http://www.metrigear.com/products/

Look KeO Power Pedals
Look and Polar collaborate on new Power Pedals, which debuted at Eurobike in Friedrichshafen, Germany.
ByJoe Lindsey




Specs:
- 448 grams (both pedals and transmitters)
- Compatible with 170, 172.5, 175 and 177mm cranks
- User-replaceable transmitter batteries
- 400 hour battery life (five months if used daily for three hours a day)
- +/- two percent accuracy variance
- Works with: Polar CS600x, CS600, CS500 computers
- Stainless steel axle, injected carbon body, compatible with all KeO cleats for 0, 4, 5 or 9 degrees of float

- IP 67 standards for dust and water resistance (dustproof, watertight to 1m)

 
PHOTO: The system is only compatible with Polar bike computers.

 

Suggested retail isn't final yet, but it's expected to retail for between $1,900-$2,300 (Polar currently quotes prices at 1,500-1,800 Euro, so dollar prices may go up or down from there based on exchange rates.) That includes the pedals and transmitters, but no head unit.

 

 

So, about those head units. Polar is sticking with its W.I.N.D. transmission standard rather than go to ANT-plus. That means you'll need a Polar CS600X, CS600 or CS500 computer head unit to log data and download it to your computer.

 

 

I asked Lauka why, with the power industry going so strongly to ANT+, that Polar stuck with its own proprietary standard. He replied that Polar sees the future of wireless transmission as low-power Bluetooth.

 

 

W.I.N.D. is set up to be able to make that transition fairly smoothly, and Lauka said that ANT+ may actually be overtaken by low-power Bluetooth within a couple of years, forcing other powermeter companies to revise their standards. I haven't yet had the chance to talk with others in the industry to see if they agree with that assessment of ANT+.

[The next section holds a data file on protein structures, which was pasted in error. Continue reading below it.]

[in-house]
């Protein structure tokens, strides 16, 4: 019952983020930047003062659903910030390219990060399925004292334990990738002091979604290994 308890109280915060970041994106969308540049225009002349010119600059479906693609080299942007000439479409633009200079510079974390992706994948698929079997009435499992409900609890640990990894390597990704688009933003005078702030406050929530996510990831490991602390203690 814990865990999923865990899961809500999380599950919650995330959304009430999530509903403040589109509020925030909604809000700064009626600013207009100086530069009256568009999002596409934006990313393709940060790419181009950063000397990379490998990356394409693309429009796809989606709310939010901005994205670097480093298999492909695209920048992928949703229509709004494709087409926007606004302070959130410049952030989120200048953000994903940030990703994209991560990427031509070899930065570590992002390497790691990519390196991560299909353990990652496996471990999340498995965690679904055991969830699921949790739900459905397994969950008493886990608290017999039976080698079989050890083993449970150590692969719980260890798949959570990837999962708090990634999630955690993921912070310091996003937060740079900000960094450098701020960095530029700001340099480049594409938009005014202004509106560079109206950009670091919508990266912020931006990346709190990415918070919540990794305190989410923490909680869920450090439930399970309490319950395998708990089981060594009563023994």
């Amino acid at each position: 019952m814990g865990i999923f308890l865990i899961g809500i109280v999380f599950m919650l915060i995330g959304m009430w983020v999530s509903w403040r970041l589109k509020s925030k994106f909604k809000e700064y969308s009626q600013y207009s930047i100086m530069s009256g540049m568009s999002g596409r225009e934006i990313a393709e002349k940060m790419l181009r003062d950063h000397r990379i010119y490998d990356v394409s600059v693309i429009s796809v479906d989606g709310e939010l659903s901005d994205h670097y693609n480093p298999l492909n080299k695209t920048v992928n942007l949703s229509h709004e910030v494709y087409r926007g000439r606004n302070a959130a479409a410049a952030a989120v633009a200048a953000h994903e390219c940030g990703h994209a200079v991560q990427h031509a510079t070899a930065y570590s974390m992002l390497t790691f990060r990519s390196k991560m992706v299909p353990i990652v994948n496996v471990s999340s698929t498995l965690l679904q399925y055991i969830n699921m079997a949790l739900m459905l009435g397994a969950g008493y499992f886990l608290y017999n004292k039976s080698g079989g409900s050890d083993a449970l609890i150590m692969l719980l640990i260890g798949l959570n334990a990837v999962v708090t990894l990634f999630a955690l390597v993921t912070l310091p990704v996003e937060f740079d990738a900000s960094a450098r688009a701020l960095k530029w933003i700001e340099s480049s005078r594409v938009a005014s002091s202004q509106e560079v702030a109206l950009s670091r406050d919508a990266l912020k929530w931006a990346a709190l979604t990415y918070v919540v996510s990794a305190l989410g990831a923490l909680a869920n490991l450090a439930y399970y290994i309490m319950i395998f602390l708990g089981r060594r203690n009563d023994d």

If you already have one of the Polar computers, it's compatible with the KeO Power out of the box, no retrofit or software download needed. And Lauka said Polar will provide third-party download capability to popular training programs like Training Peaks.

 

 

At this point, the biggest question is whether they'll hit their deadline. Look's Arthur Espos said the KeO Power has been years in development, but Lauka conceded that little real-world testing in pro racing has been done (they have tested it elsewhere).

 

 

Lauka said the company doesn't plan to race-test the system much this fall and that there are a few final details to be sorted out. But they are planning on a spring 2011 launch.

 

Stay tuned to Bicycling.com for more news, reviews, and photo galleries from Eurobike 2010

This ought to be Thi's new saddle bag.

I picked up some Five Ten "Minnaar" shoes. Here's a link to my review:

http://raganwald.posterous.com/review-five-ten-minnaar-cycling-shoes
If you're interested in cycling history, Legends of Cycling is a podcast narrated by Graham Jones, a legend himself.  The 8 episodes total about an hour and are very entertaining.  I will say the quality is poor in spots but worth the time none the less.

I need help, seriously I have a really bad addiction! I haven't even finished paying for my new bike and then those bastards at Specialized gave me yet another reason to start drooling! Damn... Damn, damn, damn!!

 

From Velonews: Specialized to launch aero road bikes at Milan-San Remo; Cav among ...

There is already lots of marketing material on the Specialized Website.

 

If anyone is looking for a new and improved lid for the 2011 season check out this product.

M

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Cycling in the summer can be about casual riding, sprinting, spinning, big-ring hammerfests or what ever your chosen type of riding is. The BCC was founded for the sole purpose to network cyclists. It has grown into a successful club which accommodates Riders at almost all skill/fitness levels. Everyone should be able to participate and have fun at their respective levels.